Hysteroscopy is a surgical procedure to evaluate women with infertility, recurrent miscarriage, or abnormal uterine bleeding. Diagnostic hysteroscopy is used to examine the uterine cavity and is helpful in diagnosing abnormal uterine conditions such as internal fibroids, scarring, polyps, and congenital malformations.
The diagnostic hysteroscopy usually involves slightly stretching the canal of the cervix with a series of dilators to temporarily increase the size of the opening of the cervix. Once the cervix is dilated, the hysteroscope (a long, thin, lighted, telescope-like instrument) is inserted through the cervix and into the uterus. Skin incisions are not required for hysteroscopy. Carbon dioxide gas or special fluids are then injected into the uterus through the hysteroscope. This gas or fluid expands the uterine cavity and enables the physician to directly view the internal structure of the uterus.
Diagnostic hysteroscopy is an outpatient procedure performed under general anesthesia.
Complications of hysteroscopy occur in about two out of every 100 procedures. Perforation of the uterus (a small hole in the uterus) is the most common complication. Although perforations usually close spontaneously, they may cause bleeding or damage to nearby organs, which may necessitate further surgery. Uterine adhesions or infections may develop after hysteroscopy. Serious complications related to the fluids used to distend the uterus include fluid in the lungs, blood clotting problems, fluid overload, electrolyte imbalance, and severe allergic reactions. Severe or life-threatening complications, however, are very uncommon. Some of the complications above may prevent completion of the surgery.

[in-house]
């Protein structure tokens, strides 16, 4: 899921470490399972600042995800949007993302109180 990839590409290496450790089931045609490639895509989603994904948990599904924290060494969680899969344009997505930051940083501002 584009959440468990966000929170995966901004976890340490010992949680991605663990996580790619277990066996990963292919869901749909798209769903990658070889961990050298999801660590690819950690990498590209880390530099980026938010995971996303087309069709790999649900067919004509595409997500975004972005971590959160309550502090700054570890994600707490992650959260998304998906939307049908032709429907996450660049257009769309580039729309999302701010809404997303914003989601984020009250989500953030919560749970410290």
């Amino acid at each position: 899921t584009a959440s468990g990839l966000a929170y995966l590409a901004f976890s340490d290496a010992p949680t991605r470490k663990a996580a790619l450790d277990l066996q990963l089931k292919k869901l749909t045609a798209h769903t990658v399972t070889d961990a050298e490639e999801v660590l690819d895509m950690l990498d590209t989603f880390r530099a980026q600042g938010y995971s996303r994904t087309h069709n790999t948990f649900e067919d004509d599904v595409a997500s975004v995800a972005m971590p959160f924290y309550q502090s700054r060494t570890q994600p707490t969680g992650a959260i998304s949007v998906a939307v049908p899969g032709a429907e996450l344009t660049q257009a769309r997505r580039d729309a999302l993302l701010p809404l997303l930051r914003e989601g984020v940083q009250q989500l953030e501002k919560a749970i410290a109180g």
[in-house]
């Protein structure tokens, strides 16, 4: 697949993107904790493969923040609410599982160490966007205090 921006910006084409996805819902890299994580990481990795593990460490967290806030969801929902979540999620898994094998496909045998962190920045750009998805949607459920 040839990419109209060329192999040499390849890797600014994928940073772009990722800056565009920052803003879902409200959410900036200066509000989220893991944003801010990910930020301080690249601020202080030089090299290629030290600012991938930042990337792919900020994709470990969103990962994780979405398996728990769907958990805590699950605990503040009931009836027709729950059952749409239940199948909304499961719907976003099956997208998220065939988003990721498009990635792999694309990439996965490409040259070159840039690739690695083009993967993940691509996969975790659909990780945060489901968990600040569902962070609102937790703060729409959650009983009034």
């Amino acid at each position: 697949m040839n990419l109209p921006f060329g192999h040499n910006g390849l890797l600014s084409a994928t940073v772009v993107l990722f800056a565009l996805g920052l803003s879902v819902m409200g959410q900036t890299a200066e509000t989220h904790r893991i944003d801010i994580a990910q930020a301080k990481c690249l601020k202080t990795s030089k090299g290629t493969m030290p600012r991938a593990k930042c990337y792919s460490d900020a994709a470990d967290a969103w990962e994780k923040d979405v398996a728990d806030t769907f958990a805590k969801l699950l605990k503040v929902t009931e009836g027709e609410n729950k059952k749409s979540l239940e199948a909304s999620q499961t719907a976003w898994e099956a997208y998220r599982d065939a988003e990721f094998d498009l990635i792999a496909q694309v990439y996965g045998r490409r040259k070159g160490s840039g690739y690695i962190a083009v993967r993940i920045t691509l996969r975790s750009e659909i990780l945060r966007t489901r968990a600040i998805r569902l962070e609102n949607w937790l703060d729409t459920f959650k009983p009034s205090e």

Following hysteroscopy, some vaginal discharge or bleeding and cramping may be experienced for several days. Most physical activities can usually be resumed within one or two days.